Impact investing can align with fiduciary duty
(Source: Pensions for Purpose)

Impact investing can align with fiduciary duty

A frequent debate is the one around impact investing and fiduciary duty. More specifically, does impact focused investing deliver financial returns that are similar to those of a meaningful benchmark?

A recent Pensions for Purpose report helps with this question. At the risk of ruining the surprise - listed global equity, private equity and real estate funds beat their benchmarks, while infrastructure and bond funds were broadly inline.

So, what did they study? They gathered investment performance data from 17
asset managers with UK pension fund clients, based in either Europe or the US. This collectively came to £18.6bn in impact assets under management (AUM). The assets were mainly invested globally (only 16% of AUM was in the UK).

The largest impact themes were renewable energy, energy efficiency, health, green buildings, and sustainable agriculture. The smallest, somewhat disappointedly, was water.

There were a couple of interesting outcomes, beyond the headline issue of cumulative performance. First, for listed equities, while the average quarterly net returns of the impact funds was higher, so was volatility (103 bp higher). Not totally unsurprising to anyone involved in managing money. A smaller investable pool will likely result in more volatility.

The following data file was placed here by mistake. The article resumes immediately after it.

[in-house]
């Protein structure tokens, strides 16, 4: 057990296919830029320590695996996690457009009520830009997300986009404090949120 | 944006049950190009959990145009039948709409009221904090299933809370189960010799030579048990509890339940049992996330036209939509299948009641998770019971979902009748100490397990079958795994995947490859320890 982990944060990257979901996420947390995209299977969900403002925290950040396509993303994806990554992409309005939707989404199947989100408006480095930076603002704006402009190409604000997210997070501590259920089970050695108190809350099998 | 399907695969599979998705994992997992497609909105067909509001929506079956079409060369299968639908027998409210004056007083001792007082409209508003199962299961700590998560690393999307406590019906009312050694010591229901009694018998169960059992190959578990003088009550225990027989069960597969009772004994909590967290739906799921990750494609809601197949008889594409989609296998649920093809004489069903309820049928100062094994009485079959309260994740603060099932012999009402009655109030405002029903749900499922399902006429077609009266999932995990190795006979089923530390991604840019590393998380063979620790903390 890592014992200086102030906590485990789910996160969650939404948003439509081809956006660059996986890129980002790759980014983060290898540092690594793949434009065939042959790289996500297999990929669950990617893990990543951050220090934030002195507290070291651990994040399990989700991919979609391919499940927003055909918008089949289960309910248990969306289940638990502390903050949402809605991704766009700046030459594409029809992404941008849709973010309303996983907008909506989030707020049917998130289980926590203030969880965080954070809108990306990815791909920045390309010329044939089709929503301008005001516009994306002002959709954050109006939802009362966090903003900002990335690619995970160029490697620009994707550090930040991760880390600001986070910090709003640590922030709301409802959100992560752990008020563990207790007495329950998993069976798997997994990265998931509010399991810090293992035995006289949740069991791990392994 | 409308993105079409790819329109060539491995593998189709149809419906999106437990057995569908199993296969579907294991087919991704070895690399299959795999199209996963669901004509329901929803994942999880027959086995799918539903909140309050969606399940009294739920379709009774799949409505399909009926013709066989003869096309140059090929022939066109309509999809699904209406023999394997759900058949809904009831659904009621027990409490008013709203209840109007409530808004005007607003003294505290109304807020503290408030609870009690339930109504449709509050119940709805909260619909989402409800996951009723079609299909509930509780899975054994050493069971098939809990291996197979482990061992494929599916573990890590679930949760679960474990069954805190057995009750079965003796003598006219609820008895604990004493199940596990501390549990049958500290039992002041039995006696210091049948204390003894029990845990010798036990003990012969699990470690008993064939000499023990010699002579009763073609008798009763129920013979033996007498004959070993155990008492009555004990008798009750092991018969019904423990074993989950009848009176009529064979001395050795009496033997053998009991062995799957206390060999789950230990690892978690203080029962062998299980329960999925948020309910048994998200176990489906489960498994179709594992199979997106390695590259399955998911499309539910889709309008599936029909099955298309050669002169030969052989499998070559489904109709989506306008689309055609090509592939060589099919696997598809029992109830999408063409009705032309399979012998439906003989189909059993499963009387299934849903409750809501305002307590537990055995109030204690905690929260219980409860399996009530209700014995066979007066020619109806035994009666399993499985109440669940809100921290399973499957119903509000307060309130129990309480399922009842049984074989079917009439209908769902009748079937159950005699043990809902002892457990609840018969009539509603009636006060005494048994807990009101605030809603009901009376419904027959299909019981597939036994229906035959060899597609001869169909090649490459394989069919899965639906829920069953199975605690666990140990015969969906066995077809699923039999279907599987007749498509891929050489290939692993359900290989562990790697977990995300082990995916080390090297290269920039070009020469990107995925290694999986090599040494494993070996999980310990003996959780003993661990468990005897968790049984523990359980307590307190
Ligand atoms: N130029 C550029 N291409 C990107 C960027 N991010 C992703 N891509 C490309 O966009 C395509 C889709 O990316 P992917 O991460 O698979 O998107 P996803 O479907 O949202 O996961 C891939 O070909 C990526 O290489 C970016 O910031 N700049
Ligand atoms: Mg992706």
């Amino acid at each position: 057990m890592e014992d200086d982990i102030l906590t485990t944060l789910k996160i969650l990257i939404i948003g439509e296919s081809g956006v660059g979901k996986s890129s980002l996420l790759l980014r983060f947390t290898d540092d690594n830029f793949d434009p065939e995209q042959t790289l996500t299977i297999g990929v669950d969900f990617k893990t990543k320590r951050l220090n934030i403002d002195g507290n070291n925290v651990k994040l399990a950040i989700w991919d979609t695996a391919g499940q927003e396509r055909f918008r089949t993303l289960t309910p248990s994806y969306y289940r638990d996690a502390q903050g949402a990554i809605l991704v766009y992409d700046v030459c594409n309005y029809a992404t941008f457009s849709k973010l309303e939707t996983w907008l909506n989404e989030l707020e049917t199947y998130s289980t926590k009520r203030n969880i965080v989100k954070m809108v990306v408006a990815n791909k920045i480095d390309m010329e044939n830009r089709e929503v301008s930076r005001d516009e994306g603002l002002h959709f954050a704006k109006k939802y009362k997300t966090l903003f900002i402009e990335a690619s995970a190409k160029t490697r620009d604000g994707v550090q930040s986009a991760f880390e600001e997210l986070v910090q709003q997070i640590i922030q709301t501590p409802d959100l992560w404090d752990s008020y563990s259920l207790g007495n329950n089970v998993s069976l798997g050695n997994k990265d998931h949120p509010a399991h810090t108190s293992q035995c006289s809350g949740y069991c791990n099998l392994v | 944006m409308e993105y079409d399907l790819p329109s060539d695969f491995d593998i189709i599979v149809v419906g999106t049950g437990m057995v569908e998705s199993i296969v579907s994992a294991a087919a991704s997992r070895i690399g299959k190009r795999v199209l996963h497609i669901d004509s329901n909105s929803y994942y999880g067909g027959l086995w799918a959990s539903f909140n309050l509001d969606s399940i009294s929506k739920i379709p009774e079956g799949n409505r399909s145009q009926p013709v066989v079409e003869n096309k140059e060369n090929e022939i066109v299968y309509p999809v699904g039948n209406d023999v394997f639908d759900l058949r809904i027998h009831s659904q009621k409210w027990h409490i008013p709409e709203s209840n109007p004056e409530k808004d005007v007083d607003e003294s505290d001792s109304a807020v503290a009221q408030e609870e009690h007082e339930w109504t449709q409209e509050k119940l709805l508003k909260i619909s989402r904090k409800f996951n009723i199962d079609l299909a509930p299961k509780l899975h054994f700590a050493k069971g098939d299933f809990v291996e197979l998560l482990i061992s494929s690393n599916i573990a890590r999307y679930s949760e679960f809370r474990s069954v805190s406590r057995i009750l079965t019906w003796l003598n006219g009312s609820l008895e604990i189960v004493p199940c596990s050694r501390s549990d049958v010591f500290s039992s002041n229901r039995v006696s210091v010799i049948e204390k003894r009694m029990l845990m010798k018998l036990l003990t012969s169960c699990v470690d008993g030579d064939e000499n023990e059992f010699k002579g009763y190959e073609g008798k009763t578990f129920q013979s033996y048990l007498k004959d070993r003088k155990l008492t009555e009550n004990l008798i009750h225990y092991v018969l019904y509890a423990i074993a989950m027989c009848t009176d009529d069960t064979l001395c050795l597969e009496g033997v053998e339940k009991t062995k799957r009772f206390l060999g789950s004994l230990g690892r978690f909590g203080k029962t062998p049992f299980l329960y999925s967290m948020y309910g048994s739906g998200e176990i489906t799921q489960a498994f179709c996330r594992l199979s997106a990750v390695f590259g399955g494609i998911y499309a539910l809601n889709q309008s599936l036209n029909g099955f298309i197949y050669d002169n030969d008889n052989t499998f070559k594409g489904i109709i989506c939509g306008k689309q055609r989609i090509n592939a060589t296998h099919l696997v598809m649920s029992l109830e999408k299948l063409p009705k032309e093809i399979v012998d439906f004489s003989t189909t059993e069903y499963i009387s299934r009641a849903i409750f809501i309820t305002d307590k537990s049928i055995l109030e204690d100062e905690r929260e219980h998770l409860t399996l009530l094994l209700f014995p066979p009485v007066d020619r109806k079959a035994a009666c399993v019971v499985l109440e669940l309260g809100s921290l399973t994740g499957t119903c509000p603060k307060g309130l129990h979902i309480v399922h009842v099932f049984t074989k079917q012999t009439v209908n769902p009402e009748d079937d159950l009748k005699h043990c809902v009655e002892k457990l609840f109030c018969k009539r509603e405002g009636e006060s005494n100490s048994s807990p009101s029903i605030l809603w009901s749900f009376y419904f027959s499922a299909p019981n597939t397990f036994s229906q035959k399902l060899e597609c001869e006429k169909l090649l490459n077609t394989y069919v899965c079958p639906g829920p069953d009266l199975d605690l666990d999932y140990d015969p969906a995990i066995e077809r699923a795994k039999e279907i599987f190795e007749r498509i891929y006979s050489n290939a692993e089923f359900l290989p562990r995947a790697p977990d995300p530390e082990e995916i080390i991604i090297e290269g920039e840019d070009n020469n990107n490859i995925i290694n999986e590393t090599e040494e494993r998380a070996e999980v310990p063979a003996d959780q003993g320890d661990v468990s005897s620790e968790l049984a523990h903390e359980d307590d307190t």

Second, while private equity outperformed over the total period, it had a period of underperformance (roughly from from 2020 to early 2022). Third, the real estate funds showed much smoother performance than the benchmark (FTSE EPRA NAREIT Global Index). They also had periods of underperformance.

So having a longer time horizon is key. But then that makes sense as well - sustainability is a long term theme, not a short term money maker.

The report is a really useful contribution to the debate, it's well worth a read as there is a lot more information that we could cover here.

Back in March we wrote a blog on what we called 'the return ripple from impact investing'. In it we made the point that 'doing well by doing good' is a careful balance with potentially direct and immediate sacrifices of some return resulting in longer term benefits to society as a whole.

Link to blog 👇🏾

The return ripple from impact investing
Impact investing will be an important driver of the sustainability transitions. ‘Doing well by doing good’ is a careful balance with potentially direct and immediate sacrifices of some return resulting in longer term benefits to society as a whole.

This article featured in What Caught Our Eye, a weekly email featuring stories we found particularly interesting during the week and why. We also give our lateral thought on each one. What Caught our Eye is available to read in full by members.

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